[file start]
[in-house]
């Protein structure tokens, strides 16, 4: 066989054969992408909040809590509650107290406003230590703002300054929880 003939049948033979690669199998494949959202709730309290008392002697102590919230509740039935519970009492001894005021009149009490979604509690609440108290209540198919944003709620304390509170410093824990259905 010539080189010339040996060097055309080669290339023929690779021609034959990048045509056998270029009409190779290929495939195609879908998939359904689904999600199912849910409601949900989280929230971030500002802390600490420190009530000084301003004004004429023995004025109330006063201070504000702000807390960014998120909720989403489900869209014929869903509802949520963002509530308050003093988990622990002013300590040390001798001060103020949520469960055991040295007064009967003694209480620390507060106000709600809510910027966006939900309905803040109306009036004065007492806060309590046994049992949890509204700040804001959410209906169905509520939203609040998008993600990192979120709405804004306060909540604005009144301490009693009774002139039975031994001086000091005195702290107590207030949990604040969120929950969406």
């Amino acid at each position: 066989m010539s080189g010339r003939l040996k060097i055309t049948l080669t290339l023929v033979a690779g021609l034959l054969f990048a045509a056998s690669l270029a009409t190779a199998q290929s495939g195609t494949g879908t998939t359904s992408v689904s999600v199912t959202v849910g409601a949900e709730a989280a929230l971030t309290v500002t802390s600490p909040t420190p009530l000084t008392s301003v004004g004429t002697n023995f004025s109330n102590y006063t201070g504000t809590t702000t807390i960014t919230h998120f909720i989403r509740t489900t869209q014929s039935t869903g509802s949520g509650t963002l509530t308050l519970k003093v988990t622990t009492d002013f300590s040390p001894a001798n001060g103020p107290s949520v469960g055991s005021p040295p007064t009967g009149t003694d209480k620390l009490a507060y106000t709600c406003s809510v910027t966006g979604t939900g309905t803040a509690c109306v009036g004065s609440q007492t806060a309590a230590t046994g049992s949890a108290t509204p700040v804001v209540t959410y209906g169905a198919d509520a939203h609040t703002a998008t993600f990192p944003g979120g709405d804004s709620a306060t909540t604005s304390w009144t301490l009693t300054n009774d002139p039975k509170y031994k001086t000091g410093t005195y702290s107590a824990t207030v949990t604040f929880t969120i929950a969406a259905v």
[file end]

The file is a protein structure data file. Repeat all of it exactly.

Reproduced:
[in-house]
């Protein structure tokens, strides 16, 4: 066989054969992408909040809590509650107290406003230590703002300054929880 003939049948033979690669199998494949959202709730309290008392002697102590919230509740039935519970009492001894005021009149009490979604509690609440108290209540198919944003709620304390509170410093824990259905 010539080189010339040996060097055309080669290339023929690779021609034959990048045509056998270029009409190779290929495939195609879908998939359904689904999600199912849910409601949900989280929230971030500002802390600490420190009530000084301003004004004429023995004025109330006063201070504000702000807390960014998120909720989403489900869209014929869903509802949520963002509530308050003093988990622990002013300590040390001798001060103020949520469960055991040295007064009967003694209480620390507060106000709600809510910027966006939900309905803040109306009036004065007492806060309590046994049992949890509204700040804001959410209906169905509520939203609040998008993600990192979120709405804004306060909540604005009144301490009693009774002139039975031994001086000091005195702290107590207030949990604040969120929950969406």
């Amino acid at each position: 066989m010539s080189g010339r003939l040996k060097i055309t049948l080669t290339l023929v033979a690779g021609l034959l054969f990048a045509a056998s690669l270029a009409t190779a199998q290929s495939g195609t494949g879908t998939t359904s992408v689904s999600v199912t959202v849910g409601a949900e709730a989280a929230l971030t309290v500002t802390s600490p909040t420190p009530l000084t008392s301003v004004g004429t002697n023995f004025s109330n102590y006063t201070g504000t809590t702000t807390i960014t919230h998120f909720i989403r509740t489900t869209q014929s039935t869903g509802s949520g509650t963002l509530t308050l519970k003093v988990t622990t009492d002013f300590s040390p001894a001798n001060g103020p107290s949520v469960g055991s005021p040295p007064t009967g009149t003694d209480k620390l009490a507060y106000t709600c406003s809510v910027t966006g979604t939900g309905t803040a509690c109306v009036g004065s609440q007492t806060a309590a230590t046994g049992s949890a108290t509204p700040v804001v209540t959410y209906g169905a198919d509520a939203h609040t703002a998008t993600f990192p944003g979120g709405d804004s709620a306060t909540t604005s304390w009144t301490l009693t300054n009774d002139p039975k509170y031994k001086t000091g410093t005195y702290s107590a824990t207030v949990t604040f929880t969120i929950a969406a259905v």